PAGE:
Dr. Megan Jennings, in a project funded by SANDAG, led a stakeholder-informed effort to evaluate landscape connectivity using existing biological data around Highway 67, San Diego County. The project combined species data from remote cameras, GPS tracking, genetics, roadkill, and biological surveys, with cutting-edge analytical techniques to assess landscape connectivity. Through direct engagement with partners at the Barona Band of Mission Indians, an additional prioritization of the landscape was added to consider cultural resources that are important to the Tribe.
San Diego Feral Pig Program Monitoring
To respond to the growing threat of established feral pig populations in San Diego County, SDSU has been facilitating a working group of affected public land management agencies to work together to address the problems posed by San Diego's feral pigs in a cooperative "all-lands" approach by forming a Feral Pig Intergovernmental Group. The group is made up of 11 state, local, federal, and tribal government agencies (Viejas Band of Kumeyaay Indians, Barona Band of Mission Indians) that manage lands and water in San Diego County. Since 2015, SDSU has coordinated field monitoring and the working group.
Connecting Wildlife and Communities
With funding from the California Strategic Growth Council, SDSU is leading a new initiative to develop a multi-benefit approach to climate adaptation action in Southern California. The project works directly with Tribal partners from 18 tribes and 2 tribal organizations across Southern California to identify key Tribal needs for climate adaptation. The project’s emphasis on understanding water sustainability and mitigating fire risk, particularly for communities at the wildland-urban interface was informed by ongoing collaboration with Tribal partners.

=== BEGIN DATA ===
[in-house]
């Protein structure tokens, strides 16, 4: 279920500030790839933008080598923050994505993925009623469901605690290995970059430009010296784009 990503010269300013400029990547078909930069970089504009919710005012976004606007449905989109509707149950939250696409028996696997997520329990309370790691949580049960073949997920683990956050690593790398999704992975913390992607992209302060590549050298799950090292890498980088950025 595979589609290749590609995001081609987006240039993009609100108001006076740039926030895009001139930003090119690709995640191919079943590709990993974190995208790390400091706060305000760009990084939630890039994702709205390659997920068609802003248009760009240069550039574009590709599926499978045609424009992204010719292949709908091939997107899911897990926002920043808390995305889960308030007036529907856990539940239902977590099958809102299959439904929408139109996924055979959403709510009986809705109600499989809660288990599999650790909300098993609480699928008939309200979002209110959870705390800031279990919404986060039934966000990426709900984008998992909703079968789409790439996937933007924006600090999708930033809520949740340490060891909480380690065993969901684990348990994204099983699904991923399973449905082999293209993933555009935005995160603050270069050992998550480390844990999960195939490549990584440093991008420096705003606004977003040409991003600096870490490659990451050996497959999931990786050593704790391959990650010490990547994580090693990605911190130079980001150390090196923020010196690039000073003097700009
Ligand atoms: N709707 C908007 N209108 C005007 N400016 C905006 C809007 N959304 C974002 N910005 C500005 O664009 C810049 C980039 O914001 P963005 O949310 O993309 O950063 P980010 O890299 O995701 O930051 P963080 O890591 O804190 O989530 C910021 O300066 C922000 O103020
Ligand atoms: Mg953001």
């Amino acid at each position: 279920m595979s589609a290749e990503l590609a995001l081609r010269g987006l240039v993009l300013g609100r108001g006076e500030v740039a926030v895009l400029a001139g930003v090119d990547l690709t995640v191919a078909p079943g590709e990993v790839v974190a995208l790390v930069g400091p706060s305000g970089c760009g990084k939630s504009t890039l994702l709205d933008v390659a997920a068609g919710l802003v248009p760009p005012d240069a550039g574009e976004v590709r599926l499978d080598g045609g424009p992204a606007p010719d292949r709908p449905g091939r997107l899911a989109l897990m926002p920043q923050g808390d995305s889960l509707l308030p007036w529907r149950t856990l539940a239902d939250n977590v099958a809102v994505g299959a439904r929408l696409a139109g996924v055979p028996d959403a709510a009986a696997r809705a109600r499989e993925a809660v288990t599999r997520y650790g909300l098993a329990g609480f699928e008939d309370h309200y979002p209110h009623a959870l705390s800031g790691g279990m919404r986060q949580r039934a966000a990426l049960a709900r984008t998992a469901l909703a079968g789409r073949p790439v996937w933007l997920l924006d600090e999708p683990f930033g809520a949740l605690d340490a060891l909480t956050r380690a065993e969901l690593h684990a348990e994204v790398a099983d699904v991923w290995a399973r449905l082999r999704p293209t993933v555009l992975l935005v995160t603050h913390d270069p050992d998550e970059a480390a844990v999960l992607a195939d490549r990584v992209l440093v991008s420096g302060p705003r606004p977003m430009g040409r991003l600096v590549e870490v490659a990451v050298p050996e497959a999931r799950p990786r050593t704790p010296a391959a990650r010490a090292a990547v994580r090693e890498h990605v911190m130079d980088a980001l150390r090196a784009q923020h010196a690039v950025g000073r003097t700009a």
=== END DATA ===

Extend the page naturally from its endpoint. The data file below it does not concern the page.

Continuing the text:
Resilient Restoration: Advancing Ecological, Cultural, and Community Resilience with Tribal Nations in Southern California
In collaboration with researchers at the University of California, Riverside and the Climate Science alliance, researchers Dr. Megan Jennings and Dr. Lluvia Flores-Renteria from SDSU’s Biology Department and the Institute for Ecological Monitoring and Management will work to promote Tribal resilience by developing knowledge and supporting actions that enhance persistence of cultural practices with a focus on preserving the ecosystems and species that are integral to Tribal communities. Working directly with tribal partners from 18 tribes and 2 tribal organizations across Southern California, the project will identify key tribal needs for climate adaptation, focused on restoration of culturally important species.
Southwestern Tribal Climate Change Summit
Since 2017, SDSU has been an active participant and contributor to the Southwestern Tribal Climate Change Summit. Funded by the Bureau of Indian Affairs and featuring participants from 49 tribes across the Southwest, the annual Southwest Tribal Climate Change Summit provides environmental professionals from regional tribes and other organizations an opportunity to meet and discuss strategies to respond to current policies, regulatory initiatives, and technical topics in responding to climate change impacts. In 2019, Dr. Megan Jennings of SDSU’s Institute for Ecological Monitoring and Management served as one of the plenary speakers opening the 3-day program. Planning for the 2021 Summit has begun, which will focus on wildfire and forests, leveraging work the U.S. Forest Service is leading and SDSU is participating in to develop a climate-informed conservation strategy for Southern California’s mountains.
California Native American Research Center for Health (CA-NARCH)
SDSU is a partner, together with Indian Health Council (IHC) and the University of California San Diego, in CA-NARCH. The CA-NARCH, with Dr. Stephanie Brodine as Program Director, aims to increase the number of American Indian/Alaska Native scientists and health professionals and to reduce health disparities in Native American populations. The goal of the NARCH initiative is to strengthen tribal sovereignty over the healthcare of the community and to recruit and support students pursuing science and health fields
SERVE: Supporting social work students
The SERVE Project works with students, Tribes, tribal organizations, middle and high schools, community colleges and universities to recruit and support American Indian and Alaska Natives interested in giving back to their communities as social workers. With support from the California Social Work Education Center (CalSWEC) and leadership from Tamara Strohauer MSW, students at SDSU can receive financial support for social work degree programs with an emphasis on working with children and families. The SERVE project seeks to develop and expand Tribal partnerships with a goal to advance child welfare efforts that are representative of each regions’ Tribes and their cultural/traditional values, and improve the health and lives of Native people in California, and throughout the United States.